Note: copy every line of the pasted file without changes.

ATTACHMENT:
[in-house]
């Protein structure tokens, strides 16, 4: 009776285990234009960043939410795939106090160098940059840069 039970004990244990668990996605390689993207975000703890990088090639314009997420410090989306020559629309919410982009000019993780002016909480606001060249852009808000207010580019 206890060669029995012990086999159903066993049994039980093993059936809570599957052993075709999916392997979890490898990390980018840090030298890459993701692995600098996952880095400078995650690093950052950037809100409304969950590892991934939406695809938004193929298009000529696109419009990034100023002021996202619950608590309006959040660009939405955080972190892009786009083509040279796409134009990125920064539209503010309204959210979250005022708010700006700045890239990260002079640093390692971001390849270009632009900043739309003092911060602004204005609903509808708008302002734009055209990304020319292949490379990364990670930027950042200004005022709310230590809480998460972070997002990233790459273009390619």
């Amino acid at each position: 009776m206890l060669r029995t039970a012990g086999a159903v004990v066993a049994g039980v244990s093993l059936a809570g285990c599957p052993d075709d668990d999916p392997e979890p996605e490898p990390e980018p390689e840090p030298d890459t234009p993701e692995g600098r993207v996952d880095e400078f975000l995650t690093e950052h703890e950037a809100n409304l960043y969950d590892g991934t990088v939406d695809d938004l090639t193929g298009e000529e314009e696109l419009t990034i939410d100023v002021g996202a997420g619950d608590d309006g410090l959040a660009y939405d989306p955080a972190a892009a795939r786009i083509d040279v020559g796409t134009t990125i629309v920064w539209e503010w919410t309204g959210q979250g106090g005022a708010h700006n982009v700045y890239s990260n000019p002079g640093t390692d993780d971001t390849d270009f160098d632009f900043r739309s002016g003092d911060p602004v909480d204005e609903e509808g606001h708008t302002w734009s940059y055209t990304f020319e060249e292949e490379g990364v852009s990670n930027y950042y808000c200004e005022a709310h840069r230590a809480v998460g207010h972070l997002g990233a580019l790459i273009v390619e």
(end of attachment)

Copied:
[in-house]
């Protein structure tokens, strides 16, 4: 009776285990234009960043939410795939106090160098940059840069 039970004990244990668990996605390689993207975000703890990088090639314009997420410090989306020559629309919410982009000019993780002016909480606001060249852009808000207010580019 206890060669029995012990086999159903066993049994039980093993059936809570599957052993075709999916392997979890490898990390980018840090030298890459993701692995600098996952880095400078995650690093950052950037809100409304969950590892991934939406695809938004193929298009000529696109419009990034100023002021996202619950608590309006959040660009939405955080972190892009786009083509040279796409134009990125920064539209503010309204959210979250005022708010700006700045890239990260002079640093390692971001390849270009632009900043739309003092911060602004204005609903509808708008302002734009055209990304020319292949490379990364990670930027950042200004005022709310230590809480998460972070997002990233790459273009390619």
């Amino acid at each position: 009776m206890l060669r029995t039970a012990g086999a159903v004990v066993a049994g039980v244990s093993l059936a809570g285990c599957p052993d075709d668990d999916p392997e979890p996605e490898p990390e980018p390689e840090p030298d890459t234009p993701e692995g600098r993207v996952d880095e400078f975000l995650t690093e950052h703890e950037a809100n409304l960043y969950d590892g991934t990088v939406d695809d938004l090639t193929g298009e000529e314009e696109l419009t990034i939410d100023v002021g996202a997420g619950d608590d309006g410090l959040a660009y939405d989306p955080a972190a892009a795939r786009i083509d040279v020559g796409t134009t990125i629309v920064w539209e503010w919410t309204g959210q979250g106090g005022a708010h700006n982009v700045y890239s990260n000019p002079g640093t390692d993780d971001t390849d270009f160098d632009f900043r739309s002016g003092d911060p602004v909480d204005e609903e509808g606001h708008t302002w734009s940059y055209t990304f020319e060249e292949e490379g990364v852009s990670n930027y950042y808000c200004e005022a709310h840069r230590a809480v998460g207010h972070l997002g990233a580019l790459i273009v390619e």